One of the most significant developments of this mid-term election season is the rise of online video -- through the embedded format of YouTube -- as an important element of spreading everything from campaign ideas to candidates' gaffes. This format has proven significant all the way from the highest-profile U.S. Senate races to the most local of issues.
In Madison, educational activist and Edgewood College history instructor Thomas J. Mertz produced and published online four short videos urging a yes vote on the Madison schools referendum that will be on Tuesday's ballot. Organized as one question with three segments, the referendum would authorize funding for a new elementary school on the southwest side, finance more classroom space at the Leopold elementary school, and refinance district debts in order to provide continuing educational programs and services. Compared to the previous set of Madison schools referenda in May 2005, there is little formalized opposition to this proposal. However, Communities and Schools Together (or Madison CAST) is working to pass the school funding referendum, and it is for this group that Mertz created the promotional videos.
Kicking off with a classic rock track, all four shorts utilize clips from early Cold War-era propaganda films about education to present an object lesson in favor of the referendum. They focus on voter apathy (or opposition), school overcrowding, voter interest, and the economic benefits of educational investment. Each urges a yes vote in the referendum, and points viewers towards the URL madisoncast.org.
All four Madison CAST promotional spots in favor of this autumn's schools referendum follow below, including the featured video considering the question of the educational chicken or egg.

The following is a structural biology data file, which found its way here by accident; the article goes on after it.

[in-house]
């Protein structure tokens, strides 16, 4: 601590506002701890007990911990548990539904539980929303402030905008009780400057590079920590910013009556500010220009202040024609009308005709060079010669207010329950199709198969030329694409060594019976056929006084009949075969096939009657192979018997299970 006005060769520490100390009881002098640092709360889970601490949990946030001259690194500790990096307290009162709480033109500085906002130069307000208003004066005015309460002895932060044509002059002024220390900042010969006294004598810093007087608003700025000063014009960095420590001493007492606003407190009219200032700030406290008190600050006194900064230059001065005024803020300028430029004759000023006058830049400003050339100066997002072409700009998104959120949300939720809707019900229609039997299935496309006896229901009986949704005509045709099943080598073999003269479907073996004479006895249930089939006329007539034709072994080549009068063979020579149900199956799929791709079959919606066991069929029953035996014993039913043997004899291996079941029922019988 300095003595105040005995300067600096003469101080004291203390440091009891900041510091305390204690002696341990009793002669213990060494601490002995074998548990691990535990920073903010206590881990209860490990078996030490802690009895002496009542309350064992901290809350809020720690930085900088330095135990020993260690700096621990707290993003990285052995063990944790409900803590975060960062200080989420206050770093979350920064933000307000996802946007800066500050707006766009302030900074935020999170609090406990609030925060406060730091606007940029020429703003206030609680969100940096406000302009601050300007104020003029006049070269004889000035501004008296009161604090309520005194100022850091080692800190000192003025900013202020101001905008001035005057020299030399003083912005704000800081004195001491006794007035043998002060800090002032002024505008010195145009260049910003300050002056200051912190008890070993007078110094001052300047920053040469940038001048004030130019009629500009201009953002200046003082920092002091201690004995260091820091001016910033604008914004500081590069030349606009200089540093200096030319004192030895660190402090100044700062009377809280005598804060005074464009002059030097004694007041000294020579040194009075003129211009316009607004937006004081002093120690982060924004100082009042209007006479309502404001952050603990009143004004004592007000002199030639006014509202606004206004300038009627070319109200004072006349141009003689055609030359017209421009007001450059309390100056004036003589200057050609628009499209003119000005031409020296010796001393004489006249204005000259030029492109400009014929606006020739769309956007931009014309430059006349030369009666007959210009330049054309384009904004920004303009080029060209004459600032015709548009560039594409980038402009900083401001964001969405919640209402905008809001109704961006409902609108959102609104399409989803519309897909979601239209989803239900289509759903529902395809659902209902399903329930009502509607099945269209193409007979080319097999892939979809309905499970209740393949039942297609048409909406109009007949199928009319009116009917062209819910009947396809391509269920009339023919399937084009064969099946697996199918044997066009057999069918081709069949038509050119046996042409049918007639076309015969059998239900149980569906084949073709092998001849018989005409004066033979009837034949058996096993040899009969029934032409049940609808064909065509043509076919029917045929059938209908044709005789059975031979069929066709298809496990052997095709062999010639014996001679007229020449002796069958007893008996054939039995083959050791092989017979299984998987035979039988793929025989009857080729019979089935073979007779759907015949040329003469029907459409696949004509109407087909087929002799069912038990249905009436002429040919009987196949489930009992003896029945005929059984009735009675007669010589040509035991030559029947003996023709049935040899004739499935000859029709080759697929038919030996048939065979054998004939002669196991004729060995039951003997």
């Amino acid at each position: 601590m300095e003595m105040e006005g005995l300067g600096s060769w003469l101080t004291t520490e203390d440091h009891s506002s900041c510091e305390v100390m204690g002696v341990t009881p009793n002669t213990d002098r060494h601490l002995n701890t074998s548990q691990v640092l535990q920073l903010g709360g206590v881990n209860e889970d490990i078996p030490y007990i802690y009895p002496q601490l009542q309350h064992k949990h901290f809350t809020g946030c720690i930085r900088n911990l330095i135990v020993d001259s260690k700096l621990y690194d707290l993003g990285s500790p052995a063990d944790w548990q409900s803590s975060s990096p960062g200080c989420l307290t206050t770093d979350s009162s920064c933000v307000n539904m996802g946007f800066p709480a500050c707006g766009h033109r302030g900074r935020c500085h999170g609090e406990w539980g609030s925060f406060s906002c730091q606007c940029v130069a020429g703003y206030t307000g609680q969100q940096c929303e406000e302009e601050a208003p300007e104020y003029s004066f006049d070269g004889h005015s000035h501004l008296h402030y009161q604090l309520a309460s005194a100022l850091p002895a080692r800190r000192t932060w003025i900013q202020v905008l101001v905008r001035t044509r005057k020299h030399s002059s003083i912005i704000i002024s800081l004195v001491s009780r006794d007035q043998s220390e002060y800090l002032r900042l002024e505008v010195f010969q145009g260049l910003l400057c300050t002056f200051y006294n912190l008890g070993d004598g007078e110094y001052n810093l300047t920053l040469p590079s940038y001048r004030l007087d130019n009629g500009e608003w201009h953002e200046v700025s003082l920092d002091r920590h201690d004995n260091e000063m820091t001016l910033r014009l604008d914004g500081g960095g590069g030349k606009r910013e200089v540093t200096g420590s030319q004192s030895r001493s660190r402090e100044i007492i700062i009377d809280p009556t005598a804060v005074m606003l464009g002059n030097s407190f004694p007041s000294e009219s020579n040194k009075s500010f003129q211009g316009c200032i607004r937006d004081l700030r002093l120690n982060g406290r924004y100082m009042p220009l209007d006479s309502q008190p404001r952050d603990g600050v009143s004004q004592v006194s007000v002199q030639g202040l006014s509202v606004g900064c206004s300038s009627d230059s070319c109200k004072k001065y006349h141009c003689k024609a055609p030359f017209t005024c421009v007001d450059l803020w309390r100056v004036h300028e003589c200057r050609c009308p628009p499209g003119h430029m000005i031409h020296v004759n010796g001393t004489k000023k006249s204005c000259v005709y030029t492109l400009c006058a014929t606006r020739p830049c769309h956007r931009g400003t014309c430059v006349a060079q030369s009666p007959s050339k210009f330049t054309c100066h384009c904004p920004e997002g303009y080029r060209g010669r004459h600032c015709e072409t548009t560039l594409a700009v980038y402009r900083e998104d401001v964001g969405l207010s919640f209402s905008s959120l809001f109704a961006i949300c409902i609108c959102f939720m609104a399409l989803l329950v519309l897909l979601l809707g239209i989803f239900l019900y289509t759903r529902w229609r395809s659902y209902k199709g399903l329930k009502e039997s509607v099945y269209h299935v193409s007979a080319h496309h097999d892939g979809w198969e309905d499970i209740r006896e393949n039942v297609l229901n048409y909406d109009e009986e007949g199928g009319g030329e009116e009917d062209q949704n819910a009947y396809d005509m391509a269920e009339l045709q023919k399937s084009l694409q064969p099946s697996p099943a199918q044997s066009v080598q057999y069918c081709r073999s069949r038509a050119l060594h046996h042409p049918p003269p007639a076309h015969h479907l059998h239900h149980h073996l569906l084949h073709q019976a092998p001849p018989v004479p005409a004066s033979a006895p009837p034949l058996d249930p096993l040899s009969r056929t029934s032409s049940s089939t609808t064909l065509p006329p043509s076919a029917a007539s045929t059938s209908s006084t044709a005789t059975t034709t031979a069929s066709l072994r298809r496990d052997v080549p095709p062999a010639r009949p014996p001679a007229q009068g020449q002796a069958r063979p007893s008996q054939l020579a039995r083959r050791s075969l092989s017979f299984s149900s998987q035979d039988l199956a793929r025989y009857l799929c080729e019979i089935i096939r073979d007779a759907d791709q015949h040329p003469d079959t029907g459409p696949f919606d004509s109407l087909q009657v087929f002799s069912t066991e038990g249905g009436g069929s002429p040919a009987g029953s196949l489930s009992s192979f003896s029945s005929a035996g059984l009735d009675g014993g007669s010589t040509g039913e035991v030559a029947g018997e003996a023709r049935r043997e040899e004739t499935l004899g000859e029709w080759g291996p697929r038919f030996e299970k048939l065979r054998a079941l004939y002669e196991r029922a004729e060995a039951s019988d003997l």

That was titled The Big Payback, and was the fourth and final pro-referendum short created by Mertz. The first three follow:
- Shame, Shame, Shame is the shortest at a minute, utilizing footage of six educational elders explaining their votes on "increased school funds."
- "Just as the community changed, so did the classroom," begins Getting Mighty Crowded, the second short video. This one utilizes footage warning about the educational distractions of a school swarming with students.
- The longest of the spots is Let's Work Together. This video returns to the same six opinionated persons in the first spot, where they each pledge a commitment to education in the vernacular of early Cold War propaganda.
The archival video used in the shorts -- pro-education propaganda from the late 1940s and early 1950s -- was sourced from the Internet Archive, or more specifically, the Prelinger Archives in the project's collection of movies, films and videos.
Mertz has written extensively about the referendum at School Information System, including a lengthy essay about his work with CAST and his support for the referendum. More information about the issue is available in an elections portal created by Madison schools activist Jim Zellmer.